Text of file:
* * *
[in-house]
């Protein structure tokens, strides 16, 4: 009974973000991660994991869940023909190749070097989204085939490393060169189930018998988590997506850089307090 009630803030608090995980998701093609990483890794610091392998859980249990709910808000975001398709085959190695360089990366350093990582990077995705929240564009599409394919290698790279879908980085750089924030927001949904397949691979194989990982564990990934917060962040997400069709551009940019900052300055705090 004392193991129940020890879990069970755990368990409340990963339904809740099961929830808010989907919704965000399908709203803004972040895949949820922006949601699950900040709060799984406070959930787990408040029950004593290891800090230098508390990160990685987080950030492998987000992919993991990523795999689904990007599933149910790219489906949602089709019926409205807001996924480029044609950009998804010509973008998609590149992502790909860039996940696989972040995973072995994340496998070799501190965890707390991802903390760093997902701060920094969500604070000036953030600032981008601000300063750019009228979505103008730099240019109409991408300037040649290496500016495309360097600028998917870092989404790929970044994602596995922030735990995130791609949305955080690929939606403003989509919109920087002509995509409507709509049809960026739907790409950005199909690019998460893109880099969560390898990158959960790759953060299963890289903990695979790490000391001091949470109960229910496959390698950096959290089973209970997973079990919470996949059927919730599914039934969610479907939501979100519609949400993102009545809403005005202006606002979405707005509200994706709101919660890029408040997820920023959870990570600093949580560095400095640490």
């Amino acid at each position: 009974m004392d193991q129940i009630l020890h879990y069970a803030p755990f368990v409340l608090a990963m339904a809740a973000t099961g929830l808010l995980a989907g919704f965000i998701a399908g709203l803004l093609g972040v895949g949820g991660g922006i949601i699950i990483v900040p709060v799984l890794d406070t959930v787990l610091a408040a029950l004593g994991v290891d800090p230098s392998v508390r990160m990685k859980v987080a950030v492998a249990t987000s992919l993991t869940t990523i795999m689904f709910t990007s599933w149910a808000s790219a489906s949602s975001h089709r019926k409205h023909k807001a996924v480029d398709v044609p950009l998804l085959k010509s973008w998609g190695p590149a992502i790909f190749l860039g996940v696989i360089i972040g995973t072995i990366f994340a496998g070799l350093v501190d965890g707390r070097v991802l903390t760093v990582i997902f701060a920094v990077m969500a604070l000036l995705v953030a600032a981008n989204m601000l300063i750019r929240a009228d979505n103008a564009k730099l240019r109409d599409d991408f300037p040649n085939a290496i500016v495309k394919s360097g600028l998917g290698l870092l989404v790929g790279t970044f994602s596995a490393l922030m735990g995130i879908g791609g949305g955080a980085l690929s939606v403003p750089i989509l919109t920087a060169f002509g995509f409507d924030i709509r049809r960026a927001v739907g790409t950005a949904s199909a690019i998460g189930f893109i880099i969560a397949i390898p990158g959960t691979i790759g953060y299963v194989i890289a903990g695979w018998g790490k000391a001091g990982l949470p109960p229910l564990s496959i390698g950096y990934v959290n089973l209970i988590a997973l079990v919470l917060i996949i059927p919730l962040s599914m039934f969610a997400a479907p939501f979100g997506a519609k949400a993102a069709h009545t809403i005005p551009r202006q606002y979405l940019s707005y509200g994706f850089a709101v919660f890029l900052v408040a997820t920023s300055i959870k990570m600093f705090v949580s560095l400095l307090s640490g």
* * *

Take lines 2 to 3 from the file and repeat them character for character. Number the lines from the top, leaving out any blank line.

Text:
């Protein structure tokens, strides 16, 4: 009974973000991660994991869940023909190749070097989204085939490393060169189930018998988590997506850089307090 009630803030608090995980998701093609990483890794610091392998859980249990709910808000975001398709085959190695360089990366350093990582990077995705929240564009599409394919290698790279879908980085750089924030927001949904397949691979194989990982564990990934917060962040997400069709551009940019900052300055705090 004392193991129940020890879990069970755990368990409340990963339904809740099961929830808010989907919704965000399908709203803004972040895949949820922006949601699950900040709060799984406070959930787990408040029950004593290891800090230098508390990160990685987080950030492998987000992919993991990523795999689904990007599933149910790219489906949602089709019926409205807001996924480029044609950009998804010509973008998609590149992502790909860039996940696989972040995973072995994340496998070799501190965890707390991802903390760093997902701060920094969500604070000036953030600032981008601000300063750019009228979505103008730099240019109409991408300037040649290496500016495309360097600028998917870092989404790929970044994602596995922030735990995130791609949305955080690929939606403003989509919109920087002509995509409507709509049809960026739907790409950005199909690019998460893109880099969560390898990158959960790759953060299963890289903990695979790490000391001091949470109960229910496959390698950096959290089973209970997973079990919470996949059927919730599914039934969610479907939501979100519609949400993102009545809403005005202006606002979405707005509200994706709101919660890029408040997820920023959870990570600093949580560095400095640490």
């Amino acid at each position: 009974m004392d193991q129940i009630l020890h879990y069970a803030p755990f368990v409340l608090a990963m339904a809740a973000t099961g929830l808010l995980a989907g919704f965000i998701a399908g709203l803004l093609g972040v895949g949820g991660g922006i949601i699950i990483v900040p709060v799984l890794d406070t959930v787990l610091a408040a029950l004593g994991v290891d800090p230098s392998v508390r990160m990685k859980v987080a950030v492998a249990t987000s992919l993991t869940t990523i795999m689904f709910t990007s599933w149910a808000s790219a489906s949602s975001h089709r019926k409205h023909k807001a996924v480029d398709v044609p950009l998804l085959k010509s973008w998609g190695p590149a992502i790909f190749l860039g996940v696989i360089i972040g995973t072995i990366f994340a496998g070799l350093v501190d965890g707390r070097v991802l903390t760093v990582i997902f701060a920094v990077m969500a604070l000036l995705v953030a600032a981008n989204m601000l300063i750019r929240a009228d979505n103008a564009k730099l240019r109409d599409d991408f300037p040649n085939a290496i500016v495309k394919s360097g600028l998917g290698l870092l989404v790929g790279t970044f994602s596995a490393l922030m735990g995130i879908g791609g949305g955080a980085l690929s939606v403003p750089i989509l919109t920087a060169f002509g995509f409507d924030i709509r049809r960026a927001v739907g790409t950005a949904s199909a690019i998460g189930f893109i880099i969560a397949i390898p990158g959960t691979i790759g953060y299963v194989i890289a903990g695979w018998g790490k000391a001091g990982l949470p109960p229910l564990s496959i390698g950096y990934v959290n089973l209970i988590a997973l079990v919470l917060i996949i059927p919730l962040s599914m039934f969610a997400a479907p939501f979100g997506a519609k949400a993102a069709h009545t809403i005005p551009r202006q606002y979405l940019s707005y509200g994706f850089a709101v919660f890029l900052v408040a997820t920023s300055i959870k990570m600093f705090v949580s560095l400095l307090s640490g």